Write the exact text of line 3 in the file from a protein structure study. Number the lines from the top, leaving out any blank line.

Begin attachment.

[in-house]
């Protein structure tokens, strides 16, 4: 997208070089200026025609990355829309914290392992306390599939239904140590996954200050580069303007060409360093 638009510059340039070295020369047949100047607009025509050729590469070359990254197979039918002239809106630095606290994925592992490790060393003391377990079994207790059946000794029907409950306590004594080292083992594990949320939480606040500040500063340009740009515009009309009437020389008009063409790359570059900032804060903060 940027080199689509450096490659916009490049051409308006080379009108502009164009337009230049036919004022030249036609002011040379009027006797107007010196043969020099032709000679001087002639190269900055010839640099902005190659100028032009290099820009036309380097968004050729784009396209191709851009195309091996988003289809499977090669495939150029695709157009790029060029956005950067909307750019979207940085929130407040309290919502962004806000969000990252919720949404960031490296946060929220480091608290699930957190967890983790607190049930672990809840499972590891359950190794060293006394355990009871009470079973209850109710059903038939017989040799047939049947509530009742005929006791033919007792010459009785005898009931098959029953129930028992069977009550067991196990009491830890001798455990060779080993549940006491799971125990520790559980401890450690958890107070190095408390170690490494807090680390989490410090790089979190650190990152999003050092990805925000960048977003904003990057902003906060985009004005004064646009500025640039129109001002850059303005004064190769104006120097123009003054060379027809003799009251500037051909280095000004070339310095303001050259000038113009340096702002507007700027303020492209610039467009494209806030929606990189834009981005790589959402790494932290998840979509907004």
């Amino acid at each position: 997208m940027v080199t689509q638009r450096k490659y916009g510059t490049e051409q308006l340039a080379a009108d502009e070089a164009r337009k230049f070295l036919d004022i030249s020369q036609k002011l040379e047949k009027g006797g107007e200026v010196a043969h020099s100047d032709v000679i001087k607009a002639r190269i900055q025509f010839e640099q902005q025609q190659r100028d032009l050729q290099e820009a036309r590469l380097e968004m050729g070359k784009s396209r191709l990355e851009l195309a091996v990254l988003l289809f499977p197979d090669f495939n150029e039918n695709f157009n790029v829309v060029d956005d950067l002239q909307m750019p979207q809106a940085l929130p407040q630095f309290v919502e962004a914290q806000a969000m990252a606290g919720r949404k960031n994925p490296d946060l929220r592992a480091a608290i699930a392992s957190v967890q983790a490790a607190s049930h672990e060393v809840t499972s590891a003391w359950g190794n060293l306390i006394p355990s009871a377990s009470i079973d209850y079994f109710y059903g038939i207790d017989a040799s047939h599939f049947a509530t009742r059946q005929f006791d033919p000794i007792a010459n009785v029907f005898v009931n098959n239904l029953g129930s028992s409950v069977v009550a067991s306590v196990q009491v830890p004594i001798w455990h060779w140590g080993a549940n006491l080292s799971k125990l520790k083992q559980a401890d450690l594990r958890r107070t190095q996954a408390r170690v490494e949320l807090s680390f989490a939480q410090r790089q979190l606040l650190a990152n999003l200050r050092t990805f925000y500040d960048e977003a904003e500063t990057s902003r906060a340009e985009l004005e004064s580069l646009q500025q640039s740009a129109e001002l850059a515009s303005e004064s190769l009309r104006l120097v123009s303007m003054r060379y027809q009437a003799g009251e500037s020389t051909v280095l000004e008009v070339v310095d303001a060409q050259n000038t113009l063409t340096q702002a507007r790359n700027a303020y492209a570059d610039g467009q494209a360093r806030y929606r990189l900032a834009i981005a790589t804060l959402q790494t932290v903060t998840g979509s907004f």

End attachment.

């Amino acid at each position: 997208m940027v080199t689509q638009r450096k490659y916009g510059t490049e051409q308006l340039a080379a009108d502009e070089a164009r337009k230049f070295l036919d004022i030249s020369q036609k002011l040379e047949k009027g006797g107007e200026v010196a043969h020099s100047d032709v000679i001087k607009a002639r190269i900055q025509f010839e640099q902005q025609q190659r100028d032009l050729q290099e820009a036309r590469l380097e968004m050729g070359k784009s396209r191709l990355e851009l195309a091996v990254l988003l289809f499977p197979d090669f495939n150029e039918n695709f157009n790029v829309v060029d956005d950067l002239q909307m750019p979207q809106a940085l929130p407040q630095f309290v919502e962004a914290q806000a969000m990252a606290g919720r949404k960031n994925p490296d946060l929220r592992a480091a608290i699930a392992s957190v967890q983790a490790a607190s049930h672990e060393v809840t499972s590891a003391w359950g190794n060293l306390i006394p355990s009871a377990s009470i079973d209850y079994f109710y059903g038939i207790d017989a040799s047939h599939f049947a509530t009742r059946q005929f006791d033919p000794i007792a010459n009785v029907f005898v009931n098959n239904l029953g129930s028992s409950v069977v009550a067991s306590v196990q009491v830890p004594i001798w455990h060779w140590g080993a549940n006491l080292s799971k125990l520790k083992q559980a401890d450690l594990r958890r107070t190095q996954a408390r170690v490494e949320l807090s680390f989490a939480q410090r790089q979190l606040l650190a990152n999003l200050r050092t990805f925000y500040d960048e977003a904003e500063t990057s902003r906060a340009e985009l004005e004064s580069l646009q500025q640039s740009a129109e001002l850059a515009s303005e004064s190769l009309r104006l120097v123009s303007m003054r060379y027809q009437a003799g009251e500037s020389t051909v280095l000004e008009v070339v310095d303001a060409q050259n000038t113009l063409t340096q702002a507007r790359n700027a303020y492209a570059d610039g467009q494209a360093r806030y929606r990189l900032a834009i981005a790589t804060l959402q790494t932290v903060t998840g979509s907004f």